The first value in the array ($file) is the name of a file to open.
           This file will be read and its content placed in the request.  The
           routine will croak if the file can't be opened.  Use an "undef" as
           $file value if you want to specify the content directly with a
           "Content" header.  The $filename is the filename to report in the
           request.  If this value is undefined, then the basename of the
           $file will be used.  You can specify an empty string as $filename
           if you want to suppress sending the filename when you provide a
           $file value.

           If a $file is provided by no "Content-Type" header, then
           "Content-Type" and "Content-Encoding" will be filled in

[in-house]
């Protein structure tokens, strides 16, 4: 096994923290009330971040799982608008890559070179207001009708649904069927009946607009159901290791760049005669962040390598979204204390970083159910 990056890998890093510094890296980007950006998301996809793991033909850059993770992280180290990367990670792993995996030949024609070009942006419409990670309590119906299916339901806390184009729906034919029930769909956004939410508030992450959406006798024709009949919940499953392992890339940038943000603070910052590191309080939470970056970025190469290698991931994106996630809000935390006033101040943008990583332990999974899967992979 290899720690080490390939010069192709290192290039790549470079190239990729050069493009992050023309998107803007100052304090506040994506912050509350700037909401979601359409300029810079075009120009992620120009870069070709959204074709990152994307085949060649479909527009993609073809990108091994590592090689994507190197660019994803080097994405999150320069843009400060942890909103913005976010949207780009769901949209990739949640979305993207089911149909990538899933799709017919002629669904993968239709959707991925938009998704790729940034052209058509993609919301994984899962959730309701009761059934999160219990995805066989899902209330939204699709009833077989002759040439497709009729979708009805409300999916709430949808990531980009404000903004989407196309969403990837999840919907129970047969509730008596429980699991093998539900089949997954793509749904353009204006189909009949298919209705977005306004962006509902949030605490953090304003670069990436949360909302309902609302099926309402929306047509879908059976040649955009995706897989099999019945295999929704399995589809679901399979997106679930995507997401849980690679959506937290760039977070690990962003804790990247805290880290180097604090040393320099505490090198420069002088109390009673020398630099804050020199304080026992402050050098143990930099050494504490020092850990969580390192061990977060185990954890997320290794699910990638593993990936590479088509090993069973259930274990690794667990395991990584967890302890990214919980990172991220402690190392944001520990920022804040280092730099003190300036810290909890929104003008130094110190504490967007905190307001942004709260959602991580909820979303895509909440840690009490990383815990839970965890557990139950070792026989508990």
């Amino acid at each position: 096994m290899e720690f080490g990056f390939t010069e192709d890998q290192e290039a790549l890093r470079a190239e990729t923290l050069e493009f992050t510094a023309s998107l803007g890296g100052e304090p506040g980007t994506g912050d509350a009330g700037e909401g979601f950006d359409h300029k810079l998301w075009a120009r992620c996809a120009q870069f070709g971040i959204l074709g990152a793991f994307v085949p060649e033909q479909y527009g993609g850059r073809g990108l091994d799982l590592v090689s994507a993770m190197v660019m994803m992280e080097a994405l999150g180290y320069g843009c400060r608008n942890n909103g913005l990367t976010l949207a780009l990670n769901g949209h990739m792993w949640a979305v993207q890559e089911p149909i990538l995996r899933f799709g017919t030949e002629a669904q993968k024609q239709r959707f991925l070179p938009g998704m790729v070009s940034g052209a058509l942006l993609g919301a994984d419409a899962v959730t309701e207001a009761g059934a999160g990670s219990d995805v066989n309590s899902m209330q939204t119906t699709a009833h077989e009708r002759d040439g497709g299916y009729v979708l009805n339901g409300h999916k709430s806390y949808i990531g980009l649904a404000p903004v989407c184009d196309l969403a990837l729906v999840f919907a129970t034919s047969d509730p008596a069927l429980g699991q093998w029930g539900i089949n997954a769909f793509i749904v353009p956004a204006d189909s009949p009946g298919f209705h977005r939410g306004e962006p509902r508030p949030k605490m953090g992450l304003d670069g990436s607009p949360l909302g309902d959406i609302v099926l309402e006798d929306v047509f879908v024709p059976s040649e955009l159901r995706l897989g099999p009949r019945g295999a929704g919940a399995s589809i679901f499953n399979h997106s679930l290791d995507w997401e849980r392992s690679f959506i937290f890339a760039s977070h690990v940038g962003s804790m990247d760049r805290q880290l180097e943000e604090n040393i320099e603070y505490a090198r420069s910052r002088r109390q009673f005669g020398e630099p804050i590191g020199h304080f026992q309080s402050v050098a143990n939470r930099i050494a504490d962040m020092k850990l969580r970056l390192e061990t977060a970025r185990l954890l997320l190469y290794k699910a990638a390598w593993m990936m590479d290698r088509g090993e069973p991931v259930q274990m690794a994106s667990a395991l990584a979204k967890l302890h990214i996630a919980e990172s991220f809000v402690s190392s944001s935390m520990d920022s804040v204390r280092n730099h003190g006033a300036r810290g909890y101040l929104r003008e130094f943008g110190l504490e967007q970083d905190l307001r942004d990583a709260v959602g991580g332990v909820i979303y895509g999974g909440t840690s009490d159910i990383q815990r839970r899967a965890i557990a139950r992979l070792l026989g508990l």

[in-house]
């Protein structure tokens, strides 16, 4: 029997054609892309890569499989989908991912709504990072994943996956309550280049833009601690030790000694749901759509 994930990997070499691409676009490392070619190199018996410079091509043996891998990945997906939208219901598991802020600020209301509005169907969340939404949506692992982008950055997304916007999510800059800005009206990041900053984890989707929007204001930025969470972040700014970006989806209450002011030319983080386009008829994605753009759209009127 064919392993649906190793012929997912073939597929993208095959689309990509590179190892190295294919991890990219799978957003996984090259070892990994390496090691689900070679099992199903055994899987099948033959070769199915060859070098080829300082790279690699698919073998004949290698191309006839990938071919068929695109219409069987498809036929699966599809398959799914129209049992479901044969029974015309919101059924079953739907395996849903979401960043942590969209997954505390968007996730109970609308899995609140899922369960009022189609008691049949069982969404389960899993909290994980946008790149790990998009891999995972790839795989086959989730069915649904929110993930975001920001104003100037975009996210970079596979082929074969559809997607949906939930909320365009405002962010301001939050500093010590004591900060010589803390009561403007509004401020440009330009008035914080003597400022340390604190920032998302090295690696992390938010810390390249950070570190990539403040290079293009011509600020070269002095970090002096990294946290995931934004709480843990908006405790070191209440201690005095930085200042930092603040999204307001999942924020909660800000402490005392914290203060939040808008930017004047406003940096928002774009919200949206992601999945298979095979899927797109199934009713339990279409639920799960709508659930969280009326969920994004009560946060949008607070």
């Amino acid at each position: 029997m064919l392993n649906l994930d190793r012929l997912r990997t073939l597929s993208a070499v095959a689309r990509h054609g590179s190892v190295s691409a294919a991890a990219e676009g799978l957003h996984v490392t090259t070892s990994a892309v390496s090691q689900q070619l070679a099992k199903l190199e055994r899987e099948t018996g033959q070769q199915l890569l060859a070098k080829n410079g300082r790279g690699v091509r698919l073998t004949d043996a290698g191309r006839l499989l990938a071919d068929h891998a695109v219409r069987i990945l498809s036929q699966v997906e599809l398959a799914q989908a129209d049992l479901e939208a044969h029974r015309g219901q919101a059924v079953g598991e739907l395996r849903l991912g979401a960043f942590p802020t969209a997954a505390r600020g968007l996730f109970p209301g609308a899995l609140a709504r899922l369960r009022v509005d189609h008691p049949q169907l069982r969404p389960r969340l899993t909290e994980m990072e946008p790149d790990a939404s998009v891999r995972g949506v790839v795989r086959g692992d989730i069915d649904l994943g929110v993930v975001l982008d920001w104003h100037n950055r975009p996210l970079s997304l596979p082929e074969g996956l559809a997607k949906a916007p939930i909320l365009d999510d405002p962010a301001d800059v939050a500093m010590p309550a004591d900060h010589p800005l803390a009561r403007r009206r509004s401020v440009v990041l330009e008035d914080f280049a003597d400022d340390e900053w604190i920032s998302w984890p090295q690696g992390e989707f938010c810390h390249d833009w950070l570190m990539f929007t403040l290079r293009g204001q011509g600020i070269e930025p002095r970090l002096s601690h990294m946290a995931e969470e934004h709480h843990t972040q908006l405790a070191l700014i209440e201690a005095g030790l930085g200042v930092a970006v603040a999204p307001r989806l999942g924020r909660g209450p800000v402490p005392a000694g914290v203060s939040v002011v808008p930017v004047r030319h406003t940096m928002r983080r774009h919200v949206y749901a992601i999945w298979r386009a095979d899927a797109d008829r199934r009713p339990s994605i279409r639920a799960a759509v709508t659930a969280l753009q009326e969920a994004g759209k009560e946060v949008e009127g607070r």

automatically with the values returned by

           Sending my ~/.profile to the survey used as example above can be
           achieved by this:

             POST '',
                  Content_Type => 'form-data',
                  Content      => [ name  => 'Gisle Aas',
                                    email => '',
                                    gender => 'M',
                                    born   => '1964',
                                    init   => ["$ENV{HOME}/.profile"],

           This will create an HTTP::Request object that almost looks this
           (the boundary and the content of your ~/.profile is likely to be

             Content-Length: 388
             Content-Type: multipart/form-data; boundary="6G+f"

             Content-Disposition: form-data; name="name"

             Gisle Aas
             Content-Disposition: form-data; name="email"

             Content-Disposition: form-data; name="gender"